Mary E. Peters
Mary E. Peters (born December 4, 1948) served as the United States Secretary of Transportation under President George W. Bush from 2006 to 2009. She was the second woman to hold the position after Elizabeth Dole.
|15th United States Secretary of Transportation|
October 17, 2006 – January 20, 2009
|President||George W. Bush|
|Preceded by||Norman Mineta|
|Succeeded by||Ray LaHood|
|Administrator of the Federal Highway Administration|
October 2, 2001 – July 29, 2005
|President||George W. Bush|
|Preceded by||Kenneth R. Wykle|
|Succeeded by||J. Richard Capka|
December 4, 1948 |
Peoria, Arizona, U.S.
|Education||University of Phoenix (BA)|
Early life and educationEdit
Peters was born in Peoria, Arizona. She received her bachelor's degree from the University of Phoenix and went to the John F. Kennedy School of Government. When Peters was six, her parents divorced. Her father raised Mary and her three siblings in Phoenix, Arizona.
In 2005, there was speculation that Peters would run for governor of Arizona in 2006. At the time, however, she said, while she believed she would have been a strong candidate, and was eligible to run despite having lived and registered to vote in Virginia, that questions about her eligibility would have been a distraction from the race. She was also a speculated candidate for governor in 2010, but instead served as co-chair of incumbent governor Jan Brewer's election campaign (along with former state Attorney General Grant Woods). Peters is a transportation consultant for national engineering and planning organizations.
On September 5, 2006, Bush nominated Peters to replace Norman Mineta as Secretary of Transportation. She was confirmed on September 29, 2006 by the United States Senate. In 2006, President Bush appointed Peters as the Co-Vice Chairwoman of the National Surface Transportation Policy and Revenue Study Commission. She resigned the post of Secretary of Transportation in anticipation of the in-coming Obama administration. She was succeeded by Ray LaHood, the 16th U.S. Secretary of Transportation on Thursday, January 22, 2009.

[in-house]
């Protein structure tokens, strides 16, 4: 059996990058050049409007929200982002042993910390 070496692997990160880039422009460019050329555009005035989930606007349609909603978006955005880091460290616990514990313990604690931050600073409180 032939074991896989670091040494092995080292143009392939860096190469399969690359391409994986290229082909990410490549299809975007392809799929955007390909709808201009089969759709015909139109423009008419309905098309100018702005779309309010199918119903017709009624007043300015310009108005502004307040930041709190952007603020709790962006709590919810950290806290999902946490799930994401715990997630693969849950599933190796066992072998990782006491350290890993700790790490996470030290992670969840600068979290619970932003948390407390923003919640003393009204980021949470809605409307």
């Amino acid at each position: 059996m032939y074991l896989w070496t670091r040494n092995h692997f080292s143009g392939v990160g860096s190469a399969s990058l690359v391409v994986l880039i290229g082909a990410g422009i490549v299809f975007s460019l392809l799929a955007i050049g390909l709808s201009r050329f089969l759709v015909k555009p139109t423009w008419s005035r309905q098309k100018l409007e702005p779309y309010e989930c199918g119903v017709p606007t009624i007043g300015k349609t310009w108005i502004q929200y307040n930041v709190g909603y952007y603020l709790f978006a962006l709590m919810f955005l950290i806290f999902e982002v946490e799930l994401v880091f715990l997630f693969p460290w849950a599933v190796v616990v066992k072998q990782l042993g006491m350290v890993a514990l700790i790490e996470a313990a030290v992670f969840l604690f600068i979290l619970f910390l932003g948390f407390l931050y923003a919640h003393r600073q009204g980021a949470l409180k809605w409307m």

Peters is an advocate of leasing U.S. roads and interstates to private companies and having user fees (i.e., tolls) for building new highways. In an interview, Peters said that the National Highway System will run out of money by decade's end without substantial changes and, rather than raise taxes, some states should turn to toll roads leased to private corporations to fill gaps.
Her policies of promoting open borders for commerce created opposition from labor unions.
Mary Peters held a press conference on September 5, 2008 to report that Highway Trust Fund payments to states, including her native Arizona, would be cut back because federal fuel tax collections were dropping.
While Secretary of DOT rule was passed that allowed dogs, cats, miniature horses, pigs as well as monkeys could be considered emotional support animals, therefor could be taken by commercial airlines in the cabin. 
Mary married Terry Peters, a marine, at age 17. She and Terry have three children together. In 2013, Terry was convicted of sexually abusing an seven year old girl, and he was sentenced to fourteen years in prison.
- "Biographical Sketches of the Secretaries of Transportation", U.S. Department of Transportation, Office of the Historian. Retrieved Feb 24, 2010.
- Iowa State University-Archives of Women's Political Communication-Mary E. Peters
- ABC News (July 2, 2008). "Events, drive keep DOT chief in the spotlight". ABC News. Retrieved May 11, 2018.
- ""Mary E. Peters: SECRETARY OF TRANSPORTATION"". Archived from the original on December 20, 2008. Retrieved 2007-03-12., United States Department of Transportation website. (archived 2008)
- Official biography Archived 2008-12-20 at the Wayback Machine. from the Department of Transportation
- Confirmation of the U.S. Senate on September 29, 2006
- Transportation secretary backs toll, lease options - Pennsyltucky Politics
- Porter, Tom (September 21, 2013). "Terry Peters, Husband of Ex-US Transport Secretary Mary Peters, Jailed for Sexually Abusing Girl". International Business Times UK. Retrieved May 12, 2008.
- The Associated Press (September 21, 2013). "Husband of former U.S. transportation secretary sentenced to 14 years for sexually abusing 7-year-old girl - NY Daily News". nydailynews.com. Retrieved May 11, 2018.